seniors. For as long as I can remember, dating back to when I went to school here, the seniors are the only ones who are allowed to dress up. All morning we have been snapping pictures of Hot Air Balloons, Golden Trophies, The Wizard of Oz and Zoo Keepers! The day culminates with a class photo and an ice cream social! I think every year the students are more creative and are trying to think outside the box.

Friday, October 24, 2014

Experimental Prototype Community Of Tomorrow Or EPCOT.......

Mr. Cuoco's Philosophy classes were hard at work this week creating their own versions of a utopian society. My job was to teach students how to find examples of utopian communities in history. I began the lesson with an introduction to EPCOT. Walt Disney proposed to the Florida legislature in 1966, (a few months prior to his death), an idea for his own perfect utopian community. Walt Disney died shorty after his meeting with legislators and his idea of EPCOT was never realized, however elements he envisioned were included in the EPCOT we know today. The following is a link to the article detailing Disney's utopian idea and even cooler, an actual half hour video Walt Disney produced for Florida legislators. Lets here it for primary sources!!!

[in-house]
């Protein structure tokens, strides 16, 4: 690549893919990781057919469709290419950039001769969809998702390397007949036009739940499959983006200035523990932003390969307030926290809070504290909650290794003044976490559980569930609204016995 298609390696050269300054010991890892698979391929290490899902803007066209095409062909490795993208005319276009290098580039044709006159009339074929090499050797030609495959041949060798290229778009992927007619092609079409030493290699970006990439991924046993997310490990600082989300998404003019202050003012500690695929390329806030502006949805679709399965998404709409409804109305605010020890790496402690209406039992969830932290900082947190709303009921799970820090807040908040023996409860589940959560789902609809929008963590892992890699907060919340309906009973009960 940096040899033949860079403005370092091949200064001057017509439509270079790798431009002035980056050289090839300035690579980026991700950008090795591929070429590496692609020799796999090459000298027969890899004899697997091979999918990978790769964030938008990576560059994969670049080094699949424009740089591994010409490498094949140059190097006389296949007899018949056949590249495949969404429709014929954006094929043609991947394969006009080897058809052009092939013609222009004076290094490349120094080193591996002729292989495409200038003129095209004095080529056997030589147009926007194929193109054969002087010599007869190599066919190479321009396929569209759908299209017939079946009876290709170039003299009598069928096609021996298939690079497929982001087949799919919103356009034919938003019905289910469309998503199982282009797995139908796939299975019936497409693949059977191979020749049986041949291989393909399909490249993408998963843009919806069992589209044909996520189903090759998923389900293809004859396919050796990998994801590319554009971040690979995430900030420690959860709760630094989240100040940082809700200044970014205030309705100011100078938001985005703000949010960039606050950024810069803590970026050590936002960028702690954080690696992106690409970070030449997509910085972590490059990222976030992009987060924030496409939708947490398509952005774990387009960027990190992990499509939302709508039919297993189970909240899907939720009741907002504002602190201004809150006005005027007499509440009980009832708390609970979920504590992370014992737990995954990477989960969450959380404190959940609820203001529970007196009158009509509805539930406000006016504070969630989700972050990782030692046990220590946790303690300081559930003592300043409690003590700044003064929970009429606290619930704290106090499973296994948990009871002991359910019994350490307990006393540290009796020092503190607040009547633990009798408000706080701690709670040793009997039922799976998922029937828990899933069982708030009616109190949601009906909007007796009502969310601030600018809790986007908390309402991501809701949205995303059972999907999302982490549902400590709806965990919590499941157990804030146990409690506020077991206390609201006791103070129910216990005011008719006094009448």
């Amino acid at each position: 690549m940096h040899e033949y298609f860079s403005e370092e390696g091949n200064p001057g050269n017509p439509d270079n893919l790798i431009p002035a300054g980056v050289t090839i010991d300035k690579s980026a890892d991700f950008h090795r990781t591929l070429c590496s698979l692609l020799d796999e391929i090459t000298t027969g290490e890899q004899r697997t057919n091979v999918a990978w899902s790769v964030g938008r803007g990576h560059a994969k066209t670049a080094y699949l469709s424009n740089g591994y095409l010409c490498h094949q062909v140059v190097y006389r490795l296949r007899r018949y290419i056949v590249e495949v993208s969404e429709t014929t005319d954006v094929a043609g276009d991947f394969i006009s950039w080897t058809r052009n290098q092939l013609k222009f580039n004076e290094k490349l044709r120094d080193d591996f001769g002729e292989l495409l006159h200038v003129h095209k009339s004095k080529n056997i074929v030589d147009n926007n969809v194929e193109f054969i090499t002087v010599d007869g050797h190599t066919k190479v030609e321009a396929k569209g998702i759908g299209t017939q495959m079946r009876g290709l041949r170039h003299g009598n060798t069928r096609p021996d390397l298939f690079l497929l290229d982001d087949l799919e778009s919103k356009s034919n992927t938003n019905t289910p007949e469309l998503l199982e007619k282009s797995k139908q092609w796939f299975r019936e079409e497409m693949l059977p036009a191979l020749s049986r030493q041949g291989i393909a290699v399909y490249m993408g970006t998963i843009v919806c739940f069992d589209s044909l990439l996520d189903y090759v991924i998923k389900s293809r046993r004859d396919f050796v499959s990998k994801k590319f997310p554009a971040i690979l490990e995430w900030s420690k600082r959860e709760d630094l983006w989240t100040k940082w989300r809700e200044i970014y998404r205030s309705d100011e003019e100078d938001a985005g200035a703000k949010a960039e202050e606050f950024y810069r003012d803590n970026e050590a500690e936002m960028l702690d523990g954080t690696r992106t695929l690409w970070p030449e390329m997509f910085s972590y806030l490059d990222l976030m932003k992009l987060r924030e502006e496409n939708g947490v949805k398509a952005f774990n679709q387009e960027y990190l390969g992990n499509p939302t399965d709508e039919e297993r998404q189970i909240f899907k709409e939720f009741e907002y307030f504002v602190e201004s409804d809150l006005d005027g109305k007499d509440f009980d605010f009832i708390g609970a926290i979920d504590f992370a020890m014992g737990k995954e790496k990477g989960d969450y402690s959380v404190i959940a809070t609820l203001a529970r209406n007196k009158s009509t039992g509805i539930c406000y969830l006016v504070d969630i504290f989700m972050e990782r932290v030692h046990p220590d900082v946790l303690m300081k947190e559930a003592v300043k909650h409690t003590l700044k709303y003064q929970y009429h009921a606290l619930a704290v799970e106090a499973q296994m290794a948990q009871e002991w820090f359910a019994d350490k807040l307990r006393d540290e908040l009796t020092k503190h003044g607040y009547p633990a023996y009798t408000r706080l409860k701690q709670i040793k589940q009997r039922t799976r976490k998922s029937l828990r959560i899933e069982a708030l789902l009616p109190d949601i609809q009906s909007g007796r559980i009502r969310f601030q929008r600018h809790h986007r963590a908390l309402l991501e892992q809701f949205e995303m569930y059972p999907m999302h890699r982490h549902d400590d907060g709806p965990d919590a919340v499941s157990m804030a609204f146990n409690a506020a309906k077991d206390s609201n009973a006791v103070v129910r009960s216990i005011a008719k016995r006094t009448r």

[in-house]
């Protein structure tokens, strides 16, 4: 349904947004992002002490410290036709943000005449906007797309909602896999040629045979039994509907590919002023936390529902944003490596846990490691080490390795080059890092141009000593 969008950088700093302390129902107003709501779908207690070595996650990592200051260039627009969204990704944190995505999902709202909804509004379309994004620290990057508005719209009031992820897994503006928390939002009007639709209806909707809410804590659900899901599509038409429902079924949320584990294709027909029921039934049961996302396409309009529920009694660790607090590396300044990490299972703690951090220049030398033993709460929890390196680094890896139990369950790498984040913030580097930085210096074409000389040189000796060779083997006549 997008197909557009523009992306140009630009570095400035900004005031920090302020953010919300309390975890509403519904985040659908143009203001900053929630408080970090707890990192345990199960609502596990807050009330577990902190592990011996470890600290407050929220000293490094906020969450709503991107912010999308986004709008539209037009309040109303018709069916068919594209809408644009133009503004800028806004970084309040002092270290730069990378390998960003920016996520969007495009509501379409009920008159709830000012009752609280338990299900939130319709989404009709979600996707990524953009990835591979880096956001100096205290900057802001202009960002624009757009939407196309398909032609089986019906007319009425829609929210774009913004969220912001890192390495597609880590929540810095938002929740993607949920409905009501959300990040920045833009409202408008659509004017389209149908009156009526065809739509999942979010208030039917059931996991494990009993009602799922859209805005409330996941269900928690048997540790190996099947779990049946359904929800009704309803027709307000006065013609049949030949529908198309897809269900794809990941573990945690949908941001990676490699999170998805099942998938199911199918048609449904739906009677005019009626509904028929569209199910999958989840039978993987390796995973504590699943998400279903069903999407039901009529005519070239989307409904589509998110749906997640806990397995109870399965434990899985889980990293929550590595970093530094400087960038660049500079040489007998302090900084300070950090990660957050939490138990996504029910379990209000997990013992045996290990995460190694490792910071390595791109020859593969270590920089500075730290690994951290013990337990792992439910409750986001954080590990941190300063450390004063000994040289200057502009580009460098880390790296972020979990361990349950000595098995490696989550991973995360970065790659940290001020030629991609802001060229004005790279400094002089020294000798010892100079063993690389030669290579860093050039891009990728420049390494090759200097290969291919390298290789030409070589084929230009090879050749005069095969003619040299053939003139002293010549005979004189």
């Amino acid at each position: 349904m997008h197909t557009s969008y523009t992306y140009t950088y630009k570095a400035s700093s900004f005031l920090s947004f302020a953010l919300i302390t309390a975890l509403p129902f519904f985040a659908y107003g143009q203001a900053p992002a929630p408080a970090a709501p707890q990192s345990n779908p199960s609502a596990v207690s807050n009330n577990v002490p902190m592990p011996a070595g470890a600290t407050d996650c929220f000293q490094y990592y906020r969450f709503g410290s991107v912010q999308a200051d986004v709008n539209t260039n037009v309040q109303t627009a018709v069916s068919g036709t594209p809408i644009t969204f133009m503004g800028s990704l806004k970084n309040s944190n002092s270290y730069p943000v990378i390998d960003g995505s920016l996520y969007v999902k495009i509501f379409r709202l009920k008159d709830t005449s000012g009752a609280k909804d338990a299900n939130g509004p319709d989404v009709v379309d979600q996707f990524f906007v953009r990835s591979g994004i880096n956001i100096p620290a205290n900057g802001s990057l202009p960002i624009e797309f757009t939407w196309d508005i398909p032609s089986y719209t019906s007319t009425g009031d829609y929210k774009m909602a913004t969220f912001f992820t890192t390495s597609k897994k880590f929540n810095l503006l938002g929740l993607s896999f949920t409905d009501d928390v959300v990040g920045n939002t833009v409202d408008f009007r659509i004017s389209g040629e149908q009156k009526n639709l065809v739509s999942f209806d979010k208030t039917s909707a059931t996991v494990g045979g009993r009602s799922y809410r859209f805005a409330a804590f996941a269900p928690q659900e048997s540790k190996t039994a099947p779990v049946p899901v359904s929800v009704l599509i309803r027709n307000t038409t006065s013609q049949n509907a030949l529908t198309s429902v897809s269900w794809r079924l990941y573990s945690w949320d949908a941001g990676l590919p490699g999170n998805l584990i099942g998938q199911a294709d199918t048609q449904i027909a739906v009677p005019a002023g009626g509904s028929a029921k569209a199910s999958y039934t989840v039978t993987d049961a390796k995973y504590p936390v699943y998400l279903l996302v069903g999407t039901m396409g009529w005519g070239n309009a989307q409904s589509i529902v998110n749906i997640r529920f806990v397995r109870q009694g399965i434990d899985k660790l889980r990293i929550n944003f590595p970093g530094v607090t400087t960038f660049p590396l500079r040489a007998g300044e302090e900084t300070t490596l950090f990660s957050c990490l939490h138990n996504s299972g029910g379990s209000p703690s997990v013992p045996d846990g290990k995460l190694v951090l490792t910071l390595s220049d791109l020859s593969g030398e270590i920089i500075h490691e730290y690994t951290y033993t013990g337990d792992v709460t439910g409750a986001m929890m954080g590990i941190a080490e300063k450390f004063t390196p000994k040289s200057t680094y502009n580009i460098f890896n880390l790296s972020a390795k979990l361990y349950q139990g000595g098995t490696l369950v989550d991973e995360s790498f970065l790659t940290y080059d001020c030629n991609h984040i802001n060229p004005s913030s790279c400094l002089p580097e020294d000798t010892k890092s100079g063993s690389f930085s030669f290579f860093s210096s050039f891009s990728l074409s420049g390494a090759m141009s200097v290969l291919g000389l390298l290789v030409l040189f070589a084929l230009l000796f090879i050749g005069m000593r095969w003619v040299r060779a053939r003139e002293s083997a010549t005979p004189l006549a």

This week one of the preschool classes had a "mystery reader." Senior Aileen Morley-McLaughlin is in the library frequently during her privs and asked if it would be possible to read to the preschoolers one day! Knowing how much the preschoolers love to have one of the "big kids" read to them and how rewarding the experience would be for Aileen, I jumped at the chance. No one was disappointed! The preschoolers did a great job welcoming Aileen and listening to her read and she was fantastic with them! I love watching the interaction between our youngest and oldest students in the school.